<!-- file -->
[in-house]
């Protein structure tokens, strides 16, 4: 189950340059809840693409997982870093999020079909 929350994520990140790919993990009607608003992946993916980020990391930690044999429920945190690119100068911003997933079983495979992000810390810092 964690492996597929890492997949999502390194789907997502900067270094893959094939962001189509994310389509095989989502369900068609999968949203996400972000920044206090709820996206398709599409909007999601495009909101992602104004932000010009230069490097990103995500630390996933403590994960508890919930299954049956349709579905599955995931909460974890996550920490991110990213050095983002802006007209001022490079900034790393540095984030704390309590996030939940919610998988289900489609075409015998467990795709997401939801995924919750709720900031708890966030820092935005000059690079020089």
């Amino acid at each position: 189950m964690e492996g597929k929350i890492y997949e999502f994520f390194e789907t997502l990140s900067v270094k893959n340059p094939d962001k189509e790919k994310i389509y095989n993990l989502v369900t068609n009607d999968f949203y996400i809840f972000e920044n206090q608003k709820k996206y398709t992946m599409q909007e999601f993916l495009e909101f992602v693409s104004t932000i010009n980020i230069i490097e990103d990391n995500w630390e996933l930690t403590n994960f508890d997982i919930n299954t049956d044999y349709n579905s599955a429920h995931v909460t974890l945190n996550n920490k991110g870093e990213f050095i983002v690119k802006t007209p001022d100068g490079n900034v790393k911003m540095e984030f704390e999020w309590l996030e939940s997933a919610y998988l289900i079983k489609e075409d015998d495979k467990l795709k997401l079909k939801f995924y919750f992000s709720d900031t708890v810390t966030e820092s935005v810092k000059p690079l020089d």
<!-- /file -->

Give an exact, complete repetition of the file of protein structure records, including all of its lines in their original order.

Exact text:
[in-house]
């Protein structure tokens, strides 16, 4: 189950340059809840693409997982870093999020079909 929350994520990140790919993990009607608003992946993916980020990391930690044999429920945190690119100068911003997933079983495979992000810390810092 964690492996597929890492997949999502390194789907997502900067270094893959094939962001189509994310389509095989989502369900068609999968949203996400972000920044206090709820996206398709599409909007999601495009909101992602104004932000010009230069490097990103995500630390996933403590994960508890919930299954049956349709579905599955995931909460974890996550920490991110990213050095983002802006007209001022490079900034790393540095984030704390309590996030939940919610998988289900489609075409015998467990795709997401939801995924919750709720900031708890966030820092935005000059690079020089």
């Amino acid at each position: 189950m964690e492996g597929k929350i890492y997949e999502f994520f390194e789907t997502l990140s900067v270094k893959n340059p094939d962001k189509e790919k994310i389509y095989n993990l989502v369900t068609n009607d999968f949203y996400i809840f972000e920044n206090q608003k709820k996206y398709t992946m599409q909007e999601f993916l495009e909101f992602v693409s104004t932000i010009n980020i230069i490097e990103d990391n995500w630390e996933l930690t403590n994960f508890d997982i919930n299954t049956d044999y349709n579905s599955a429920h995931v909460t974890l945190n996550n920490k991110g870093e990213f050095i983002v690119k802006t007209p001022d100068g490079n900034v790393k911003m540095e984030f704390e999020w309590l996030e939940s997933a919610y998988l289900i079983k489609e075409d015998d495979k467990l795709k997401l079909k939801f995924y919750f992000s709720d900031t708890v810390t966030e820092s935005v810092k000059p690079l020089d």